Bristol’s Albion Dockyard to be transformed with recreation of Brunel’s Great Western
The new attraction is expected to open by 2027
A replica of the world’s first transatlantic ocean liner will be created as part of a new £20 million tourist attraction at Bristol’s historic Albion Dockyard.
Isambard Kingdom Brunel’s famous paddle steamer The Great Western, initially built in 1838 to take passengers to New York, will be rebuilt to form the centre piece of the site, plans unveiled today (June 8) revealed.
The project will also see the regeneration of the Grade-II listed Albion Dockyard with the working dry dock maintained and the original clocktower reinstated. It is hoped the attraction will be open by 2027.
The project has launched with an initial £600,000 grant from the National Lottery Heritage Fund. It is hoped this will be the first of several grants, totaling £5million, which will make up a quarter of the funding for the project, estimated at costing £20million.
A spokesperson for the SS Great Britain Trust said: “The centrepiece for the Albion Dock will be the recreation of a full-size version of Isambard Kingdom Brunel’s first ship, the paddle steamer Great Western, which had been built in Bristol as the world’s first transatlantic ocean liner.
“The new addition will not only create a striking visual presence evoking the city’s role in pioneering global ocean travel, but will share stories of migration, with inclusion and access a priority, connecting historic stories with contemporary experiences”.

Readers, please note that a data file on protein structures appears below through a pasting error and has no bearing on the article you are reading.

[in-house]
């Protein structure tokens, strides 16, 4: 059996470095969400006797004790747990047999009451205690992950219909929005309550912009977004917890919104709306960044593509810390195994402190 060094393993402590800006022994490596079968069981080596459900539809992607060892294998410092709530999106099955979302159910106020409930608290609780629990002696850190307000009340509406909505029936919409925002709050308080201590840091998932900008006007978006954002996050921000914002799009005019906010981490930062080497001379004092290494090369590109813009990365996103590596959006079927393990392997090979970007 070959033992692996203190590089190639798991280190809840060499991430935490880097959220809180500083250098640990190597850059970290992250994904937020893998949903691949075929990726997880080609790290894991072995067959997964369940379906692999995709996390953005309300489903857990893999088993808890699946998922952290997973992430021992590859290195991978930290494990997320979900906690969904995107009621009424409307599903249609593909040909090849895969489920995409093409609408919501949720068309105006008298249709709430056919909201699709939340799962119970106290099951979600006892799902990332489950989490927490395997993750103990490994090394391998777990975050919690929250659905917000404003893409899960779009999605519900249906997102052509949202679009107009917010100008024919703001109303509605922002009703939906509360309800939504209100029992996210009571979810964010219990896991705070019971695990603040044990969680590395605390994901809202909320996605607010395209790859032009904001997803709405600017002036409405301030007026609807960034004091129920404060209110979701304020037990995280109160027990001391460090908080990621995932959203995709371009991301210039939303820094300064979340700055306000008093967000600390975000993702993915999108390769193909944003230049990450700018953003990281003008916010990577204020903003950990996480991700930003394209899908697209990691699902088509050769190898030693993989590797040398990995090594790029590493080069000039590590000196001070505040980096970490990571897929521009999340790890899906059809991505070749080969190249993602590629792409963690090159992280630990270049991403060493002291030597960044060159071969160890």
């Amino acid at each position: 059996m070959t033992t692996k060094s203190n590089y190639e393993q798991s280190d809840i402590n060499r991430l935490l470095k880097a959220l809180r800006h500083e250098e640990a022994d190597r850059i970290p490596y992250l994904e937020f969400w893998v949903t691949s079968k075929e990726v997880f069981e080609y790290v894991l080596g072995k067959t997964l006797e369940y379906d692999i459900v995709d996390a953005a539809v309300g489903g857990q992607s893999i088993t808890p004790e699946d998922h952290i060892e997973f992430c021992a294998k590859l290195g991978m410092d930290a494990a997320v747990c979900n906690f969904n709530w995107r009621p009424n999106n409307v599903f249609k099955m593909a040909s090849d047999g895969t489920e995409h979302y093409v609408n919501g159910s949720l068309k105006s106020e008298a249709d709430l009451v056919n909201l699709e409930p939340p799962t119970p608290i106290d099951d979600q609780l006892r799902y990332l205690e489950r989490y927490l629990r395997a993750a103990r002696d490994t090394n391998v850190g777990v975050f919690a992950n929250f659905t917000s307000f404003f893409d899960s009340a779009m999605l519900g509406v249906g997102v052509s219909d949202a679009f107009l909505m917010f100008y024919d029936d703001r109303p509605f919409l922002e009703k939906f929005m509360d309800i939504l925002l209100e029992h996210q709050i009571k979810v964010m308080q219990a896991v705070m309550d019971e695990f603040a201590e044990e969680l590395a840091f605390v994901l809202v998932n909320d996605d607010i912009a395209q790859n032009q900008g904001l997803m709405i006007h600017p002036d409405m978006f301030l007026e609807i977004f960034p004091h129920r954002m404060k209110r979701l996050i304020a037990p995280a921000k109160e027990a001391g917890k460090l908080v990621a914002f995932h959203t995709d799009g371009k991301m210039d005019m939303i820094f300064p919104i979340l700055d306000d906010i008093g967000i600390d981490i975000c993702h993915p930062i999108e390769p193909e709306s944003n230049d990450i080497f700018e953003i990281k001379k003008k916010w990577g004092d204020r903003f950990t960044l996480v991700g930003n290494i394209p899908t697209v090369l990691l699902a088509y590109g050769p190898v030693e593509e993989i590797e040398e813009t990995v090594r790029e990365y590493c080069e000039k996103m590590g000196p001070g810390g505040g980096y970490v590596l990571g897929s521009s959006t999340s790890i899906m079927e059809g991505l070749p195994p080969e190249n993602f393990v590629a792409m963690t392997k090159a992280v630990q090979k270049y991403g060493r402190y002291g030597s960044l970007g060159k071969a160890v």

The initiative is being supported by Bristol City Council and the West of England Combined Authority (WECA), and is led by the Trust, the charity that currently runs the SS Great Britain and the Brunel Institute.
Matthew Tanner, the chief executive of the SS Great Britain Trust, said: “Today, the Trust is setting out plans for a world class heritage experience that will protect and transform the Albion Dockyard while providing far-reaching benefits for the harbour and the whole region, growing the tourism economy and maritime and shipbuilding industries.
“We’re delighted that we’ve received support thanks to National Lottery players that will make a massive difference for the whole of the West of England region and everyone who lives there, conserving vital maritime heritage and investing in the futures of our young people”.
Expanding the SS Great Britain visitor site is predicted to bring in an extra £8.1 million of money spent by tourism, and provide 189 new jobs.
The Great Western took passengers to New York for eight years before being sold to the Royal Mail Steam Packet Company and was scrapped in 1856 after serving as a troop ship during the Crimean War.
The chief executive of Visit Britain, Patricia Yates, said: “Britain’s heritage is a massive tourism draw and the exciting expansion of the visitor experience over two historic dockyards will boost the West of England’s appeal to visitors and tour operators alike.
“It will create a world-leading maritime museum and living history experience transforming a thriving harbour with the added appeal of one of Britain’s greatest ever engineers to boot.
“A project of this scale and ambition will also be a much-needed hook for international markets, supporting tourism’s recovery, creating jobs and boosting the regional economy”.